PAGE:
Bill Simmons accuses former employer ESPN of being 'in the bag' for the NFL

Bill Simmons has lashed out at former employer ESPN over the network’s handling of the Deflategate scandal.

With his contract with the Disney-owned sports giant now officially expired, Simmons returned from exile all guns blazing with the debut of a new podcast in which he accused the network of being “in the bag” for the NFL.

“I’m a little biased here since my experiences at ESPN the last two years,” Simmons said in the second of two episodes released Thursday. “But the way everyone else was covering Goodell’s role in this story versus the way ESPN covered it, it was embarrassing, and I couldn’t believe no one called out ESPN about it.

“You have Dan Wetzel at Yahoo, you had Sally Jenkins at the Washington Post, you had all the people in Boston, you had different radio personalities, and people really going after how the NFL was handling this, how Goodell was handling this, all this stuff.

“Especially in the weeks after the broken cell phone thing, when it came out that they had obviously leaked stuff and something really legitimately shady was going on, and yet if you went to ESPN, you didn’t see anything.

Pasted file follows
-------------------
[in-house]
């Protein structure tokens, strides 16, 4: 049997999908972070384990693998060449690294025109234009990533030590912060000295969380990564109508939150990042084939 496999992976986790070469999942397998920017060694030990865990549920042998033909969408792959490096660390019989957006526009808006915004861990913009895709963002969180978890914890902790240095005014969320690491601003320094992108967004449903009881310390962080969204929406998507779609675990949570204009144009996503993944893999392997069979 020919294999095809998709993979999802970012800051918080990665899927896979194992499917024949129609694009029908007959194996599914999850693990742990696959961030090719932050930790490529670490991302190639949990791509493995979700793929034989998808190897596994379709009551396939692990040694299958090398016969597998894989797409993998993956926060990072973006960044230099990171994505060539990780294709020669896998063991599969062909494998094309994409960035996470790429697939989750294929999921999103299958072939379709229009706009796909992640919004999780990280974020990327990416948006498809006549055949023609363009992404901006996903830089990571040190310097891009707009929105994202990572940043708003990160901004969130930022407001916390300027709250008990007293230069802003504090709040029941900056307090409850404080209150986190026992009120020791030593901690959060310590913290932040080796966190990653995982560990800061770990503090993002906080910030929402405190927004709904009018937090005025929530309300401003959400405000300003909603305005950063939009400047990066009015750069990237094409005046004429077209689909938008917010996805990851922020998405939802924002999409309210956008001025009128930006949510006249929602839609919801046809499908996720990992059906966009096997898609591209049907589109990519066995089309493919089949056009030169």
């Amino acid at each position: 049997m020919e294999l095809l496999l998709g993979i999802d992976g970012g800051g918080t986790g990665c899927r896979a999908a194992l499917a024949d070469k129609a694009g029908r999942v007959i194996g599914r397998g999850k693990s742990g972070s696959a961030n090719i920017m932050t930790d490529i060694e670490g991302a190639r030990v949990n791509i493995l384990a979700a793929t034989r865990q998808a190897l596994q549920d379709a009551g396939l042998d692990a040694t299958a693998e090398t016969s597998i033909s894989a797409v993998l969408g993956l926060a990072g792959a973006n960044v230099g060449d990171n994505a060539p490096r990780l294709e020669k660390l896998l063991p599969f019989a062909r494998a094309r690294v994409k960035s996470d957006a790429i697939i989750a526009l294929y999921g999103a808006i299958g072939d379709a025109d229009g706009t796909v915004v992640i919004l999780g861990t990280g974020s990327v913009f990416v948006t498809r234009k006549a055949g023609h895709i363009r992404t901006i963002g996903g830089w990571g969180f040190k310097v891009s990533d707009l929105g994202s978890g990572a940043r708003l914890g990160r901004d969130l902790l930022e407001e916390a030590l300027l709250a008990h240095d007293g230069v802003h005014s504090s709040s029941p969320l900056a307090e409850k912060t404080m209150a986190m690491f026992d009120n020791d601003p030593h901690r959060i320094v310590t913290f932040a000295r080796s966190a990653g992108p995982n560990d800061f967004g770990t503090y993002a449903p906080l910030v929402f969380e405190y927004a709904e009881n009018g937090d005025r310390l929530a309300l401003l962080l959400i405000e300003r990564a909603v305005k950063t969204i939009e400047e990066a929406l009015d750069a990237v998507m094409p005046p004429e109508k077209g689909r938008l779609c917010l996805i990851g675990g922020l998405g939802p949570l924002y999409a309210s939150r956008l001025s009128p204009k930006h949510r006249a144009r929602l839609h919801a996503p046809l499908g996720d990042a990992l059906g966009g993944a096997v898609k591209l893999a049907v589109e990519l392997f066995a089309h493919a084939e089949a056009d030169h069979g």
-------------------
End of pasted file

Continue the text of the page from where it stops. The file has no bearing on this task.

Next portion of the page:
“It’s hard to come away from that and not think that ESPN is in the bag for the NFL, because they were.”

In 2011, ESPN signed an eight-year contract extension worth $15.2bn for the rights to broadcast Monday Night Football through 2021. The network’s financial stake of nearly $2bn per year in the NFL has long been perceived as at odds with its journalistic mission and ability to cover the league objectively.

In July, HBO announced it had signed Simmons, arguably America’s most influential sports personality, to a multi-platform deal that will see him present a talk show as well as produce video podcasts and features.

Simmons’s pact with ESPN didn’t formally end until September, but he’d been effectively silenced since May when failed negotiations over a contract extension culminated in a highly public split.

A part-time bartender who moonlighted as an AOL blogger known as The Boston Sports Guy, Simmons parlayed his online following into an columnist job at in 2001. He became America’s most widely read sportswriter during more than a decade with the company, and spearheaded a series of successful ventures, including the 30 for 30 documentary film series and the launch of the sports and pop culture boutique site

As of Thursday afternoon, Simmons’ podcast ranked No1 on the iTunes charts in the United States, which is thought to be a formula of both downloads and subscriptions.

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